26th March – 18th April 2015
Anna Schwartz Gallery
In Time is a 24 hour video in which the artist rests, hangs and clings onto the minute hand of a large clock, 4 x 4 metres in diameter, arduously counting out a full 24-hour cycle so that the video becomes a functional time-keeping device. In standing in for and becoming time, Mitchell ultimately examines its essence as it passes before her. Dressed in blue work overalls, Mitchell appears like a maintenance or quality control worker, making sure every moment is up to muster. The paradox: even if it is deemed to not be up to scratch, a re-wind to re-live is impossible, the moment has already passed. Time continues, regardless of whether it is approved of or not. Through Mitchell’s absurd examination of time, we are reminded to be attentive to its ever constant passing; how we spend our days is how we spend our lives.
In Bad Luck Rearranged I and II, the shards of an accidentally broken mirror have been collected, painted and reconfigured in an attempt to reverse bad luck through an aesthetic gesture. The photos serve as a reminder that we have the ability and agency to harness our own power to turn bad luck around.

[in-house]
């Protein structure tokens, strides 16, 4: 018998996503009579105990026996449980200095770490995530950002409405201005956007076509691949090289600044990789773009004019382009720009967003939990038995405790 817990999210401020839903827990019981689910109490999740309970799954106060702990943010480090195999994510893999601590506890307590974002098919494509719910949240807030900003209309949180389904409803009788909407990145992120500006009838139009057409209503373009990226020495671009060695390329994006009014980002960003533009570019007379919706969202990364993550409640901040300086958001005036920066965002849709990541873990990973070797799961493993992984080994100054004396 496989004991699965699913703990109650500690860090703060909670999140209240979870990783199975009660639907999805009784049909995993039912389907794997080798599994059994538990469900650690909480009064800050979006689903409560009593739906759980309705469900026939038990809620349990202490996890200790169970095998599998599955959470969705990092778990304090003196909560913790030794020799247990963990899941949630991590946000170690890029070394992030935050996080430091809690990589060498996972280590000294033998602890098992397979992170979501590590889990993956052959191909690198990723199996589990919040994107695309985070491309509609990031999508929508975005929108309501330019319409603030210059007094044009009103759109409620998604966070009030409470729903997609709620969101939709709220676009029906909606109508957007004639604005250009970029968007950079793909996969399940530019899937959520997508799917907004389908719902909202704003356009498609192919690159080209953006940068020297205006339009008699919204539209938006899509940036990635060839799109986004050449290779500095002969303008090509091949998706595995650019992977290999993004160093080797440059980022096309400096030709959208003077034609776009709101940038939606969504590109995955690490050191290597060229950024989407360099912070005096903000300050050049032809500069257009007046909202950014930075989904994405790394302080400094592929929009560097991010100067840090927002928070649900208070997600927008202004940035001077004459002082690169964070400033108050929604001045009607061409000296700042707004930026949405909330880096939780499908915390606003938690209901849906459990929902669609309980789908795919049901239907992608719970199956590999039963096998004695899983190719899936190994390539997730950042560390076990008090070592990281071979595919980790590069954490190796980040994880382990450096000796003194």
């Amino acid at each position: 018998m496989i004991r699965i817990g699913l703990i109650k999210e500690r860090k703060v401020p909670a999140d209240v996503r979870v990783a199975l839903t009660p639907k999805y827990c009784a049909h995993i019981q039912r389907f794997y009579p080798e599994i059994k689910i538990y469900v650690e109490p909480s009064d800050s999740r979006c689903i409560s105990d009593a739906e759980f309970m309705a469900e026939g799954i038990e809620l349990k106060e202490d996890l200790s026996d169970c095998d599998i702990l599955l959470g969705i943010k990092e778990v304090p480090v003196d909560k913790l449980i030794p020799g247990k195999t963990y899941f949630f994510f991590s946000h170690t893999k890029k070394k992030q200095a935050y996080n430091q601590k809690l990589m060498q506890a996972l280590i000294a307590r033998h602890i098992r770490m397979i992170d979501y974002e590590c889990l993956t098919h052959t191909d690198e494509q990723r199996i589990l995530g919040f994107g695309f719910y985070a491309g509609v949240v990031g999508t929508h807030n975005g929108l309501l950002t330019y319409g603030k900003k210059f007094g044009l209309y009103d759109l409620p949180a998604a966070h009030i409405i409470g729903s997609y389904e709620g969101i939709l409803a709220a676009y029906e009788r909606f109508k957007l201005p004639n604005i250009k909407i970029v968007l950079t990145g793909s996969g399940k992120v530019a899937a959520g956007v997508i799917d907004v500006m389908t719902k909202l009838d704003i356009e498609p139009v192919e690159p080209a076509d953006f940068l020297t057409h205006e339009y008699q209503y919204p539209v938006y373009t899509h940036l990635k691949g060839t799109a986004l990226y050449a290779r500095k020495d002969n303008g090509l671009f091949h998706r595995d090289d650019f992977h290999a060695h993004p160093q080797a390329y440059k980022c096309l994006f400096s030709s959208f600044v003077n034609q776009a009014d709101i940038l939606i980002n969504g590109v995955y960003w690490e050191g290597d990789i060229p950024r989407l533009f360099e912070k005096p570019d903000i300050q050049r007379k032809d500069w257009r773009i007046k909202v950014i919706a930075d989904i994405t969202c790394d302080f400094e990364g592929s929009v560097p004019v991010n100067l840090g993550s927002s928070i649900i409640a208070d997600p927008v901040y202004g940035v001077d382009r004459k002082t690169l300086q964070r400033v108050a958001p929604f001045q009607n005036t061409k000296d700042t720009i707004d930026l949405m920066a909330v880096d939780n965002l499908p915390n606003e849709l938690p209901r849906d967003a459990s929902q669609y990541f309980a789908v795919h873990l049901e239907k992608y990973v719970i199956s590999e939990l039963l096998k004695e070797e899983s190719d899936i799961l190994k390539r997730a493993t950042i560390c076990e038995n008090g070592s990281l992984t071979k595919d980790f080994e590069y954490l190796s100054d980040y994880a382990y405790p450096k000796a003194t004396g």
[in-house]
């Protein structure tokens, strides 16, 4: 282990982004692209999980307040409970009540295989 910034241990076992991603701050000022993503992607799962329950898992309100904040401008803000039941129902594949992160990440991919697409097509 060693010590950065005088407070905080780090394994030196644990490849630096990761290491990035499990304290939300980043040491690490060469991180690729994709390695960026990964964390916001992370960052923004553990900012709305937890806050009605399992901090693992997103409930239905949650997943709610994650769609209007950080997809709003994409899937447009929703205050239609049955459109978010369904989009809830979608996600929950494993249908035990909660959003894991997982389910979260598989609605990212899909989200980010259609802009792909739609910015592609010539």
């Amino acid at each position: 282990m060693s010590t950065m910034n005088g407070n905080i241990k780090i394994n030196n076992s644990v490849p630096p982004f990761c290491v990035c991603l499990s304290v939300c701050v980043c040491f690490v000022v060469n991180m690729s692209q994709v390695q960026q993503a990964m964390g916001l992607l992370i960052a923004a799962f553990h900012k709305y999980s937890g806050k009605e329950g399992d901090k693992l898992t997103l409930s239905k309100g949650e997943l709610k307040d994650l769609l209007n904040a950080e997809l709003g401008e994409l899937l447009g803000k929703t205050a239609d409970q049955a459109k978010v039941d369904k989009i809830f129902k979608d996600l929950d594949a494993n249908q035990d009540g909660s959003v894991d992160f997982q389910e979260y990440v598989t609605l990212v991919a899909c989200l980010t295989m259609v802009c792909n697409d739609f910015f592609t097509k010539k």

In the Security Blanket suite, five hand made blankets: Funeral Plan, Health Insurance, Income Protection, 24 Hour Hotline, Superannuation, speak to the desire for security and the inability to have/hold onto it. These ‘adult’ blankets align themselves with various forms of insurance and protection, which aim to provide similar solace in a world of change and uncertainty.
In How to Be A Genuine Fake, Mitchell appears, brow furrowed, absorbed in reading a book titled How to be a Real Human. A riff on the self-help genre: the harder we work for an authentic state of being, the further away we find ourselves.
Two neon squiggles depict the artist’s brainwaves caught in two different states of mind: What Thinking About Art Looks Like and What The Realisation That This Thought Is An Artwork Looks Like. The currents of the brain are enlarged in an attempt to locate their point of origin and dissect their meaning.
How This Work Was Made combines the action of art-making with the resulting artwork, transferring the focus from one to the other. It stands as a form of self inverted analysis, a catalogue of its own process of being. It reveals the commitment and risk that the artist embraces for the work.
Collectively this body of work addresses everyday worries; time, money, work and the future. The pieces in the exhibition stand together like markers of the pure effort of time itself, revealing that the greatest effort of all is to actually be at peace with time.